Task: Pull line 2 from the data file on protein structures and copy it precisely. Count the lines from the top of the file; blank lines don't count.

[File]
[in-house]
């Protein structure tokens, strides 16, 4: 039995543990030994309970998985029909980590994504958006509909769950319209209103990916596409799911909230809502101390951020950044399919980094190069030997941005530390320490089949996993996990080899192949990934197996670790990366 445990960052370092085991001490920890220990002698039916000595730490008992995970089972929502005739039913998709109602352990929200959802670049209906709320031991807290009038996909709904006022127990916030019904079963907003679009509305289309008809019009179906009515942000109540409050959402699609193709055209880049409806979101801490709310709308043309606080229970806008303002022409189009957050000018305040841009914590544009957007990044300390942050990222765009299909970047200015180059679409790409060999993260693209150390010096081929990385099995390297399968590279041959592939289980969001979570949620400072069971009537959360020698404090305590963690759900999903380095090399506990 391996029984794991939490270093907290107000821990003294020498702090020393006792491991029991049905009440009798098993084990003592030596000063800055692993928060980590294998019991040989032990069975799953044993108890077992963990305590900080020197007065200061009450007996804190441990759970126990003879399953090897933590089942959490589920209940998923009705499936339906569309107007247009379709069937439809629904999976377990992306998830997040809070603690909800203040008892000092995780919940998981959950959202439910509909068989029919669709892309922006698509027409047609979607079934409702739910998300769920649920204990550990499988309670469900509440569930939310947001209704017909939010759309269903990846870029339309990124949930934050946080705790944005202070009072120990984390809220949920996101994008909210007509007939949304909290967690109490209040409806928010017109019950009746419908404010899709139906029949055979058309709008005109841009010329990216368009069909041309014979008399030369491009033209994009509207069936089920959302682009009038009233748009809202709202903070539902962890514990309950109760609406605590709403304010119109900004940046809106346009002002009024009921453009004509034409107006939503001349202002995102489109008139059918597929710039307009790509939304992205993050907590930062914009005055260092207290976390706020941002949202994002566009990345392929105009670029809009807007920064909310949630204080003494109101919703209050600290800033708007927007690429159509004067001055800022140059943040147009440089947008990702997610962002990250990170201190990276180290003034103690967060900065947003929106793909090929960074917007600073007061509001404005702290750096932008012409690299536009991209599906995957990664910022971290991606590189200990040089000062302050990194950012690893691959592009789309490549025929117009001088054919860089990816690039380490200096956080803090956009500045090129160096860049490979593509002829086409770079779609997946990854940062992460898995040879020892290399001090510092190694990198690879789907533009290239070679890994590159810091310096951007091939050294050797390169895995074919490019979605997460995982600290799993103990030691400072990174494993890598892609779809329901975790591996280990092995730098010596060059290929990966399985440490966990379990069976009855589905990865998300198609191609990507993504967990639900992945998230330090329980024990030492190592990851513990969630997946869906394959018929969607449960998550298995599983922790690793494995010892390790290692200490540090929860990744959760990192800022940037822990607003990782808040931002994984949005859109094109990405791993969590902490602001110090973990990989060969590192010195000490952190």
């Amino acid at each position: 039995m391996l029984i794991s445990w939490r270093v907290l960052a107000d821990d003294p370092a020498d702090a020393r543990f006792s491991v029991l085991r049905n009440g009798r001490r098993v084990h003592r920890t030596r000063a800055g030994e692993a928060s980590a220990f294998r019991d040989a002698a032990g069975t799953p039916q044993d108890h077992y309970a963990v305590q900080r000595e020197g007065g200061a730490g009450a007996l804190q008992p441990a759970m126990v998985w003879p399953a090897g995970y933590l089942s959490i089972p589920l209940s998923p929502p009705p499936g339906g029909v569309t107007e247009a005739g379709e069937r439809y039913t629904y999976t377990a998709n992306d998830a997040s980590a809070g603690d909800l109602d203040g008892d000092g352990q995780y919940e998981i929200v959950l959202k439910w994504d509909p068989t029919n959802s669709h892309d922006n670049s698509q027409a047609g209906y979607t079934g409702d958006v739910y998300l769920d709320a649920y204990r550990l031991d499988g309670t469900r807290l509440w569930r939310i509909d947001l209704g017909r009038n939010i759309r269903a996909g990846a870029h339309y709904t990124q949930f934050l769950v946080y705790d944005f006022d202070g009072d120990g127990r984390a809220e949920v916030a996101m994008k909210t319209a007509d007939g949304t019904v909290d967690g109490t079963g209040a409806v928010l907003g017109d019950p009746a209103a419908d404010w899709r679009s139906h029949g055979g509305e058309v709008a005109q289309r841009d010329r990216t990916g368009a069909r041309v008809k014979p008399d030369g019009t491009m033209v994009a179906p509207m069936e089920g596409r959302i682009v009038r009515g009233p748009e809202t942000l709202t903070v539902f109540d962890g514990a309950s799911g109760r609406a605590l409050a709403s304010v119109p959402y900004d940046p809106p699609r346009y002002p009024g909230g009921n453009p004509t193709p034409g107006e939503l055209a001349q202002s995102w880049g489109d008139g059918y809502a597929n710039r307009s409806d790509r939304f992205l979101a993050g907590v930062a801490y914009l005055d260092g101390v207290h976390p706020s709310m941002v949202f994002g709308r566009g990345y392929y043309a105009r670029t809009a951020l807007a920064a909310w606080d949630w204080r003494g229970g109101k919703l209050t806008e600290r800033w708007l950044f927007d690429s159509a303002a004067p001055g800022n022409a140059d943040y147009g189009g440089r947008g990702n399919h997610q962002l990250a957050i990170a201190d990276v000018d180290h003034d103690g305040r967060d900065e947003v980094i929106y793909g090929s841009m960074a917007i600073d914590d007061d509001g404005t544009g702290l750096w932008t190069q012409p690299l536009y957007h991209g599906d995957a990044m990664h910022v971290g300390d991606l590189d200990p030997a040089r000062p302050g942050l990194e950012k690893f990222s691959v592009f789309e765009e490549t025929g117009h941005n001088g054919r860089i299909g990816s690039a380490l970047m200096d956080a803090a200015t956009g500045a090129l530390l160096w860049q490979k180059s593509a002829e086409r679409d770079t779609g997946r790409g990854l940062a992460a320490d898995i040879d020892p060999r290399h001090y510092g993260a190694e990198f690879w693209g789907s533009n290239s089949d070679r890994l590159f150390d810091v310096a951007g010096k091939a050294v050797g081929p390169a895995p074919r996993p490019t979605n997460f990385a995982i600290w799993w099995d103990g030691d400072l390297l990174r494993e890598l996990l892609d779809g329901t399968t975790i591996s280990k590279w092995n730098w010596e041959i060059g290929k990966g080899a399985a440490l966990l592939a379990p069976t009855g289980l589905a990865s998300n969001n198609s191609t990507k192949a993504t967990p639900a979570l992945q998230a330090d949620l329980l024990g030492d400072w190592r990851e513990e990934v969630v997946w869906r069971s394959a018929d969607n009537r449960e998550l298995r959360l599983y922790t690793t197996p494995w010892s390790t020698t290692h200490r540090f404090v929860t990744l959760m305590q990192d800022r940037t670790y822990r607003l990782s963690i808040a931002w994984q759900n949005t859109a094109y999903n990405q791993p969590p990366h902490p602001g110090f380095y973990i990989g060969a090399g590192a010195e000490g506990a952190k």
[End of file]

């Protein structure tokens, strides 16, 4: 039995543990030994309970998985029909980590994504958006509909769950319209209103990916596409799911909230809502101390951020950044399919980094190069030997941005530390320490089949996993996990080899192949990934197996670790990366 445990960052370092085991001490920890220990002698039916000595730490008992995970089972929502005739039913998709109602352990929200959802670049209906709320031991807290009038996909709904006022127990916030019904079963907003679009509305289309008809019009179906009515942000109540409050959402699609193709055209880049409806979101801490709310709308043309606080229970806008303002022409189009957050000018305040841009914590544009957007990044300390942050990222765009299909970047200015180059679409790409060999993260693209150390010096081929990385099995390297399968590279041959592939289980969001979570949620400072069971009537959360020698404090305590963690759900999903380095090399506990 391996029984794991939490270093907290107000821990003294020498702090020393006792491991029991049905009440009798098993084990003592030596000063800055692993928060980590294998019991040989032990069975799953044993108890077992963990305590900080020197007065200061009450007996804190441990759970126990003879399953090897933590089942959490589920209940998923009705499936339906569309107007247009379709069937439809629904999976377990992306998830997040809070603690909800203040008892000092995780919940998981959950959202439910509909068989029919669709892309922006698509027409047609979607079934409702739910998300769920649920204990550990499988309670469900509440569930939310947001209704017909939010759309269903990846870029339309990124949930934050946080705790944005202070009072120990984390809220949920996101994008909210007509007939949304909290967690109490209040409806928010017109019950009746419908404010899709139906029949055979058309709008005109841009010329990216368009069909041309014979008399030369491009033209994009509207069936089920959302682009009038009233748009809202709202903070539902962890514990309950109760609406605590709403304010119109900004940046809106346009002002009024009921453009004509034409107006939503001349202002995102489109008139059918597929710039307009790509939304992205993050907590930062914009005055260092207290976390706020941002949202994002566009990345392929105009670029809009807007920064909310949630204080003494109101919703209050600290800033708007927007690429159509004067001055800022140059943040147009440089947008990702997610962002990250990170201190990276180290003034103690967060900065947003929106793909090929960074917007600073007061509001404005702290750096932008012409690299536009991209599906995957990664910022971290991606590189200990040089000062302050990194950012690893691959592009789309490549025929117009001088054919860089990816690039380490200096956080803090956009500045090129160096860049490979593509002829086409770079779609997946990854940062992460898995040879020892290399001090510092190694990198690879789907533009290239070679890994590159810091310096951007091939050294050797390169895995074919490019979605997460995982600290799993103990030691400072990174494993890598892609779809329901975790591996280990092995730098010596060059290929990966399985440490966990379990069976009855589905990865998300198609191609990507993504967990639900992945998230330090329980024990030492190592990851513990969630997946869906394959018929969607449960998550298995599983922790690793494995010892390790290692200490540090929860990744959760990192800022940037822990607003990782808040931002994984949005859109094109990405791993969590902490602001110090973990990989060969590192010195000490952190």